Please Shut Up – A Trip to the Theater


As I stated in last week’s trailer post, I wanted and was going to go see Gone Girl. Friday night came and went, as did Saturday night, but low and behold an opportunity popped up on Sunday and I rushed to my local AMC at 4 in the afternoon. I’m uncertain if it was due to bad luck, if it was going to a movie in the afternoon, or if it was the simple act of seeing a film a week after it’s debut. Either way, I’m sure many of you would agree with me that there are good movie going experiences and bad ones.

This, as the title suggests, was a less than exceptional experience. There were multiple reasons for this, but two in particular stood out that I just had to get off my chest. One being the audience, and the other was the theater itself. Before I begin, I want you to know that I will do my best to go see a movie on opening night in hopes to avoid what I’m about to tell you – so I’ll take the responsibility and say that it was my own fault for the turmoil I endured.

Patience is a prominent trait that I try and demonstrate as much as possible. Sunday afternoon that trait was tested. I sat down in a seat that was about 3 rows up from the main entry and in a prime location for the best viewing and listening experience. (Sheldon would’ve been proud with my selected seat) As I watched the trailers and commercials roll, it didn’t take long for the first annoyance to make it’s presence known. This is an AMC theater and one that I believe is around eight years old. As the music kicks in for Interstellar’s trailer I notice a “crackling” of sorts that seems to be coming from the front left speaker. I dismiss this noise at first and chalk it up to a fluke but as the next trailer rolls on the “crackling” doesn’t go away. I don’t know about you my Unrealtors but I like to think that my hard earned cash garners me a complete viewing experience that does not include the common technical difficulties that might plague the smaller theaters out there. This is when I took note that my trip to the theater would not be as well rounded as I would hope.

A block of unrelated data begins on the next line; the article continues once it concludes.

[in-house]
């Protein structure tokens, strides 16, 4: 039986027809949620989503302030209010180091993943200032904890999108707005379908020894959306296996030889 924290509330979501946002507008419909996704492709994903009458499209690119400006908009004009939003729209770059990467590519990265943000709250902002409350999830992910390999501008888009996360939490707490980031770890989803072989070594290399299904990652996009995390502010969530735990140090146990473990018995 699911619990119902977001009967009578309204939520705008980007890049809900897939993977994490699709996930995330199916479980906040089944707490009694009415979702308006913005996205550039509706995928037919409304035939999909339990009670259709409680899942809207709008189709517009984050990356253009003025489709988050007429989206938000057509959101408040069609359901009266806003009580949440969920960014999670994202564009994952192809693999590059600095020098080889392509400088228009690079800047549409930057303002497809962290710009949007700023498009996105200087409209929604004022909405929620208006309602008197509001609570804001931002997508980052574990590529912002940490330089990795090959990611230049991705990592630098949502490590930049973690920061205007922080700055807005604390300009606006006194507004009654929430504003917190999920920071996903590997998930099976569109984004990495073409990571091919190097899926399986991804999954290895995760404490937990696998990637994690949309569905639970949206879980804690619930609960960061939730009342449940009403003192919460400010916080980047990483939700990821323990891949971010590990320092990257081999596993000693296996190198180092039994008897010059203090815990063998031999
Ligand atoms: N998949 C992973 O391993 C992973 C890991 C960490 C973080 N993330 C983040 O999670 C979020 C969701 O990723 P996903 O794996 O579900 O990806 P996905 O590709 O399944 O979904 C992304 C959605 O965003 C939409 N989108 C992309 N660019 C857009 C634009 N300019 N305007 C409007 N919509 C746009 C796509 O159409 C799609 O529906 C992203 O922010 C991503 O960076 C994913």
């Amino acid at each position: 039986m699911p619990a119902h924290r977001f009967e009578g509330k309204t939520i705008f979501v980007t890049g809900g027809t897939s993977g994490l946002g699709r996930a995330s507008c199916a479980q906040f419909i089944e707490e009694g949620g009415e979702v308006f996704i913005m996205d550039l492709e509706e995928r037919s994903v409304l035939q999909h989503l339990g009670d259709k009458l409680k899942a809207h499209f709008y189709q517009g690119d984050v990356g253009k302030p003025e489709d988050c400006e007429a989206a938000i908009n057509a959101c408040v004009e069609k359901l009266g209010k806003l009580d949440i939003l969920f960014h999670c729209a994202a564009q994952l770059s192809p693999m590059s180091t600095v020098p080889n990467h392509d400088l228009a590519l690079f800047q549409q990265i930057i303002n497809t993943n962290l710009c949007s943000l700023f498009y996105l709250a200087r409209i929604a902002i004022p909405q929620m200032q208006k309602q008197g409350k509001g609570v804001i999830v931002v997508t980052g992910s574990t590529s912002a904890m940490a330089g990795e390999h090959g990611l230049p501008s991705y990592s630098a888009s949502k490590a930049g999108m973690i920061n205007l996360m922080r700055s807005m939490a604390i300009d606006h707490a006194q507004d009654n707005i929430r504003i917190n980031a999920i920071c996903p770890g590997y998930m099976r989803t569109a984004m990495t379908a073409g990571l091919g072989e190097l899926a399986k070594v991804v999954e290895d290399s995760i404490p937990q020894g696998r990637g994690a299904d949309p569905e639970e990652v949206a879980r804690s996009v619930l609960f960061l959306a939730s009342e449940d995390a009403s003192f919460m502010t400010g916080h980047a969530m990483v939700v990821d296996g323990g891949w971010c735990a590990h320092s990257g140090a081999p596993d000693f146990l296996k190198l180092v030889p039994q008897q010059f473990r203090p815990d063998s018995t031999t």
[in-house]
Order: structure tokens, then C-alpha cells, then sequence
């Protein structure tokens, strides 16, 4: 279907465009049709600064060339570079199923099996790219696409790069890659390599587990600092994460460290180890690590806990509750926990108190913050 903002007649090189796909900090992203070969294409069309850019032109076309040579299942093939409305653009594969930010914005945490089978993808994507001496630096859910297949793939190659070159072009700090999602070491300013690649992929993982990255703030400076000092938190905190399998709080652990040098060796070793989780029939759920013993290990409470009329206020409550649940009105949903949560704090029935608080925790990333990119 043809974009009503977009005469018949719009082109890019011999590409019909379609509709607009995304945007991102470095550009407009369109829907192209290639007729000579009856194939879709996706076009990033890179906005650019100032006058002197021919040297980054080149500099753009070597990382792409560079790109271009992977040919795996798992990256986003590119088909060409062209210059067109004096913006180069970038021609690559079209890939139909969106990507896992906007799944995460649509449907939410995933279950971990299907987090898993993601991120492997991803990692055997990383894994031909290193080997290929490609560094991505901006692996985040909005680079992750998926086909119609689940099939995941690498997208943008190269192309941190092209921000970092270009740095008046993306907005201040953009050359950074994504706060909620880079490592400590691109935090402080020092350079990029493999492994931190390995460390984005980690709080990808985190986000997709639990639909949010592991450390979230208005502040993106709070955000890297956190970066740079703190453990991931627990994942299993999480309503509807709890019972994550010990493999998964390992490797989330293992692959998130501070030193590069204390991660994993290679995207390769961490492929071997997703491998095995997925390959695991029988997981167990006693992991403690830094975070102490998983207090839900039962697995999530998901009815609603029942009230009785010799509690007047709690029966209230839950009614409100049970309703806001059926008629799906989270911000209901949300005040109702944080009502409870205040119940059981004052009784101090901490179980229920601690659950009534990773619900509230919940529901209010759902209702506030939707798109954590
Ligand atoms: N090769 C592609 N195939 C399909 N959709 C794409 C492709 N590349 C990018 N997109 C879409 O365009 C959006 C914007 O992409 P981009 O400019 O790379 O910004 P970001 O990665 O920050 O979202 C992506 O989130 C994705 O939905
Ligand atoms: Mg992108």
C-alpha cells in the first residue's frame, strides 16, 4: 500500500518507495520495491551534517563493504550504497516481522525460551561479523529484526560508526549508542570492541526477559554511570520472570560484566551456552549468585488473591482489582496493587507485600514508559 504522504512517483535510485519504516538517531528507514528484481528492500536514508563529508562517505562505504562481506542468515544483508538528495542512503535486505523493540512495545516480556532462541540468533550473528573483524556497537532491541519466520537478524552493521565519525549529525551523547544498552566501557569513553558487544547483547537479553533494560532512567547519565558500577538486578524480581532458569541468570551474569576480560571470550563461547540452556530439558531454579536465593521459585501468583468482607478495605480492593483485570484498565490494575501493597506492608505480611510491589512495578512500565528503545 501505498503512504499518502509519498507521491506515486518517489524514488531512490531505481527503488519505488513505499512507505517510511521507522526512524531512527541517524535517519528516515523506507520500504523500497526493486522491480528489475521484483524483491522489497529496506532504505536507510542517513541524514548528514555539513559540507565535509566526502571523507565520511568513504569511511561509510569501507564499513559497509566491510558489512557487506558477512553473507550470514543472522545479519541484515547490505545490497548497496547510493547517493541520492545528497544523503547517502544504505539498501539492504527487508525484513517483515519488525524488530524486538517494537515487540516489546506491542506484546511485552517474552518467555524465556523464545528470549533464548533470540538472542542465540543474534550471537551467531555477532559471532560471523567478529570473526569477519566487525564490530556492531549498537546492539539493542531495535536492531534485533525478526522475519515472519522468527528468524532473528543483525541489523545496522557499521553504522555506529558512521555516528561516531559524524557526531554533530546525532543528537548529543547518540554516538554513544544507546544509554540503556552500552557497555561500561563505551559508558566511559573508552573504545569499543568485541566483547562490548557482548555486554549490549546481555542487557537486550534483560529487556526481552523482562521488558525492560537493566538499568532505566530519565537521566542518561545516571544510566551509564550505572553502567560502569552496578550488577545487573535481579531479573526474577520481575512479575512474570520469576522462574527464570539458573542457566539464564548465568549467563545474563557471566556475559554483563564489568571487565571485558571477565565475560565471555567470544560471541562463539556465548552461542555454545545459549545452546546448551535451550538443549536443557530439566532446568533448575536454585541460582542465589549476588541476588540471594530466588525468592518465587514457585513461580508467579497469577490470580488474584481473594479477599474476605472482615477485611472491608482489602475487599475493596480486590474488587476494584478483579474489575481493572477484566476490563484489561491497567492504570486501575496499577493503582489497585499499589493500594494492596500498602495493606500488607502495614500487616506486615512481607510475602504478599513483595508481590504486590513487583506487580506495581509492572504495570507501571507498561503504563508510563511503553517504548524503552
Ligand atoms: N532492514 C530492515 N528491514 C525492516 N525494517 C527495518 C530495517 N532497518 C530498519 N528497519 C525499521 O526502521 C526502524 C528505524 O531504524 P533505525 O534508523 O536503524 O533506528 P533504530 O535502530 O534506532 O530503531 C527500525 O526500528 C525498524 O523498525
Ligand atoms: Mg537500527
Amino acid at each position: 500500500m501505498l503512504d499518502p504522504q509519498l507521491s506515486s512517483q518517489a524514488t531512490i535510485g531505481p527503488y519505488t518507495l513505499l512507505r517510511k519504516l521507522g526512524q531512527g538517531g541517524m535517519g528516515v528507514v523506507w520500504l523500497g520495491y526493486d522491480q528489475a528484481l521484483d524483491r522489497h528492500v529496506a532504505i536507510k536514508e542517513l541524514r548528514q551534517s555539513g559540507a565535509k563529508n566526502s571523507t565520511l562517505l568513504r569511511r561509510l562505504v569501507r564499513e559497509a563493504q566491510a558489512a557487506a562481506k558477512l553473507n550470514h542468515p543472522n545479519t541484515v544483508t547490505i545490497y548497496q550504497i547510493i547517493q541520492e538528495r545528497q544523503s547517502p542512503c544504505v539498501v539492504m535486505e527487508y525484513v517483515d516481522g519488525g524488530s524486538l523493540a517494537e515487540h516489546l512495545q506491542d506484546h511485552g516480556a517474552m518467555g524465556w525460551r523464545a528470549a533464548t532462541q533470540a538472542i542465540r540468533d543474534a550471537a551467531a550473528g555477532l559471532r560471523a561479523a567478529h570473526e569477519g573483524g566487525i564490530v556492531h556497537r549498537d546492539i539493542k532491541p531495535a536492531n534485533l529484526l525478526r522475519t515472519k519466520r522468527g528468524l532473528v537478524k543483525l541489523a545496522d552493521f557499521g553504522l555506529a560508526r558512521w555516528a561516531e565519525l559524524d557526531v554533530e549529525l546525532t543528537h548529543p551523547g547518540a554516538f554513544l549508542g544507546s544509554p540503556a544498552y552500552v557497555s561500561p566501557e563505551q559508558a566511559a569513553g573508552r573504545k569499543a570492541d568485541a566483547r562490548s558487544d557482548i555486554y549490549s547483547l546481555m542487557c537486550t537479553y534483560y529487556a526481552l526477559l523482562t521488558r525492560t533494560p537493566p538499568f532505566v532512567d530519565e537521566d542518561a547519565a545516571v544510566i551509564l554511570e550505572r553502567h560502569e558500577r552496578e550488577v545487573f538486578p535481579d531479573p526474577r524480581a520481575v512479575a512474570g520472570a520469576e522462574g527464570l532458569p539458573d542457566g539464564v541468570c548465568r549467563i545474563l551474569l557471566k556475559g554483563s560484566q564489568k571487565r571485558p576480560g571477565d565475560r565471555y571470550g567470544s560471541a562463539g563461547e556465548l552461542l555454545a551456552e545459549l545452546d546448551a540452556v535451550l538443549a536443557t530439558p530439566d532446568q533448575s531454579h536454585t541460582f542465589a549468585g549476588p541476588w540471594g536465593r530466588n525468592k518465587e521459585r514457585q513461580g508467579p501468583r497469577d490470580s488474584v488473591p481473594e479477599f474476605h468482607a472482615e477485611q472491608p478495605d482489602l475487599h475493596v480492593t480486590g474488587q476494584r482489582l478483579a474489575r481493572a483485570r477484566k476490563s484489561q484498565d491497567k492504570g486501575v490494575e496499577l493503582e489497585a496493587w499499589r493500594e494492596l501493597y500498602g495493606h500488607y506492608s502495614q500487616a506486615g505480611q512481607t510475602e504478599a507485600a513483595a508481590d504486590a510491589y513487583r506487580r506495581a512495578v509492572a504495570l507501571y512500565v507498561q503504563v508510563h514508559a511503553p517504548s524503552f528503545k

The movie doesn’t waste a moment jumping right in with music from Trent Reznor and Atticus Ross (amazing by the way) but I was unable to enjoy it the way it was intended. Every time the volume hit a high point, I could hear the speaker struggle to keep up. Funny thing is, I wasn’t the only one that could notice. Most of the time I try and tell myself that I’m being too picky about a problem or situation. Nope, not this time. I could actually see other people noticing the hinderance and pointing towards speakers that they assumed were the culprits. So naturally I wanted to go tell an employee that the speaker was faulty but I didn’t want to miss any tiny detail that Fincher might’ve put in for me to catch. Needless to say, I stayed in my seat and stomached the ordeal.

Next up, the lovely woman behind me – can I just give you a shout out right now and say thanks for never shutting up! Seriously, I’m sure you’ve all been there. You happen to sit in the magical seat where you can hear all the conversations from a 5 seat radius around you. Well, for me on this particular day it happened to be the lady directly behind me and her uncanny ability to not shut her trap. Heck, she didn’t have to stop talking on my account, but dropping the decibels of her voice to an actual whisper would’ve done a world of difference. But it wasn’t her talking that was the problem, it was the topic that she kept bringing up. Every time that they changed something from the book, I’m talking the absolute most insignificant minor detail, she made it a point to let her friend know. Not only that, but she also found it crucial to make sure everyone around her knew how happy or dissatisfied she was with what was playing out on screen. I wonder if the guy sitting with her was on the fringe of telling her to zip her mouth shut? If I could have come up with a polite way to ask her to be quiet, I would have but my patience was being tested and I didn’t want to make a scene. Again, I blame myself.